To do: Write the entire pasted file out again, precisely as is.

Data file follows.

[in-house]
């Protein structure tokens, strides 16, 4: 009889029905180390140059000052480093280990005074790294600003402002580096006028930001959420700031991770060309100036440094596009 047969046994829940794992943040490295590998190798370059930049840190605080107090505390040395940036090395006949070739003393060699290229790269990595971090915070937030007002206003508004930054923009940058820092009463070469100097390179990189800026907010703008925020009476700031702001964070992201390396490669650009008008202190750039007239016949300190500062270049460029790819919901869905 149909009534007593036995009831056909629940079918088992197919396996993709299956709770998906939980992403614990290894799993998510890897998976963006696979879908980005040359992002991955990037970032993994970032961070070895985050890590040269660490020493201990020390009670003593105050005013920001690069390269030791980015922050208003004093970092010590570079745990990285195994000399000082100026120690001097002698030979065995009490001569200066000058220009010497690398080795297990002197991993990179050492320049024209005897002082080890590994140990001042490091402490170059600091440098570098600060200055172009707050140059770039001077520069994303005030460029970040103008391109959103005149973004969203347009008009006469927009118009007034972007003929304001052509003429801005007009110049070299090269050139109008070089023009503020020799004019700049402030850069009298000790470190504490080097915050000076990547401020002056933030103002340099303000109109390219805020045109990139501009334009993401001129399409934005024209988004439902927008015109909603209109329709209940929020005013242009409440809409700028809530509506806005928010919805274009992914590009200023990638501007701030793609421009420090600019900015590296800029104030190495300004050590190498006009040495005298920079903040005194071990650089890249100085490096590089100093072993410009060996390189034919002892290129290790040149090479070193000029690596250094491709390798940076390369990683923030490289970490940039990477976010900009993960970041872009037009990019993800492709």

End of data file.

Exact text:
[in-house]
């Protein structure tokens, strides 16, 4: 009889029905180390140059000052480093280990005074790294600003402002580096006028930001959420700031991770060309100036440094596009 047969046994829940794992943040490295590998190798370059930049840190605080107090505390040395940036090395006949070739003393060699290229790269990595971090915070937030007002206003508004930054923009940058820092009463070469100097390179990189800026907010703008925020009476700031702001964070992201390396490669650009008008202190750039007239016949300190500062270049460029790819919901869905 149909009534007593036995009831056909629940079918088992197919396996993709299956709770998906939980992403614990290894799993998510890897998976963006696979879908980005040359992002991955990037970032993994970032961070070895985050890590040269660490020493201990020390009670003593105050005013920001690069390269030791980015922050208003004093970092010590570079745990990285195994000399000082100026120690001097002698030979065995009490001569200066000058220009010497690398080795297990002197991993990179050492320049024209005897002082080890590994140990001042490091402490170059600091440098570098600060200055172009707050140059770039001077520069994303005030460029970040103008391109959103005149973004969203347009008009006469927009118009007034972007003929304001052509003429801005007009110049070299090269050139109008070089023009503020020799004019700049402030850069009298000790470190504490080097915050000076990547401020002056933030103002340099303000109109390219805020045109990139501009334009993401001129399409934005024209988004439902927008015109909603209109329709209940929020005013242009409440809409700028809530509506806005928010919805274009992914590009200023990638501007701030793609421009420090600019900015590296800029104030190495300004050590190498006009040495005298920079903040005194071990650089890249100085490096590089100093072993410009060996390189034919002892290129290790040149090479070193000029690596250094491709390798940076390369990683923030490289970490940039990477976010900009993960970041872009037009990019993800492709």